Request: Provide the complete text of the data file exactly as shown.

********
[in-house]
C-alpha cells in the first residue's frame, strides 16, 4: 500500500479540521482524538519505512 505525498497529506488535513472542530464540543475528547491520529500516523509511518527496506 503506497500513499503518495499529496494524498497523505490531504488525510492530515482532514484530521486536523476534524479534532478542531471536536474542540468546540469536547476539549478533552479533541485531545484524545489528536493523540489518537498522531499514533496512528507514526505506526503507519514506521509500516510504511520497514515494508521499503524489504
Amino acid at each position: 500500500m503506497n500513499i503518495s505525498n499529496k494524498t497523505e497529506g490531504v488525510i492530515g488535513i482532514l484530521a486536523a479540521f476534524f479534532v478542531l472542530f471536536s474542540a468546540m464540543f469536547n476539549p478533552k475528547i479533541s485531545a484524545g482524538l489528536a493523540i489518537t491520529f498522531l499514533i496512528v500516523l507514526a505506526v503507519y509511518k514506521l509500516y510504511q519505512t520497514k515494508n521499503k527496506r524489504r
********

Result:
[in-house]
C-alpha cells in the first residue's frame, strides 16, 4: 500500500479540521482524538519505512 505525498497529506488535513472542530464540543475528547491520529500516523509511518527496506 503506497500513499503518495499529496494524498497523505490531504488525510492530515482532514484530521486536523476534524479534532478542531471536536474542540468546540469536547476539549478533552479533541485531545484524545489528536493523540489518537498522531499514533496512528507514526505506526503507519514506521509500516510504511520497514515494508521499503524489504
Amino acid at each position: 500500500m503506497n500513499i503518495s505525498n499529496k494524498t497523505e497529506g490531504v488525510i492530515g488535513i482532514l484530521a486536523a479540521f476534524f479534532v478542531l472542530f471536536s474542540a468546540m464540543f469536547n476539549p478533552k475528547i479533541s485531545a484524545g482524538l489528536a493523540i489518537t491520529f498522531l499514533i496512528v500516523l507514526a505506526v503507519y509511518k514506521l509500516y510504511q519505512t520497514k515494508n521499503k527496506r524489504r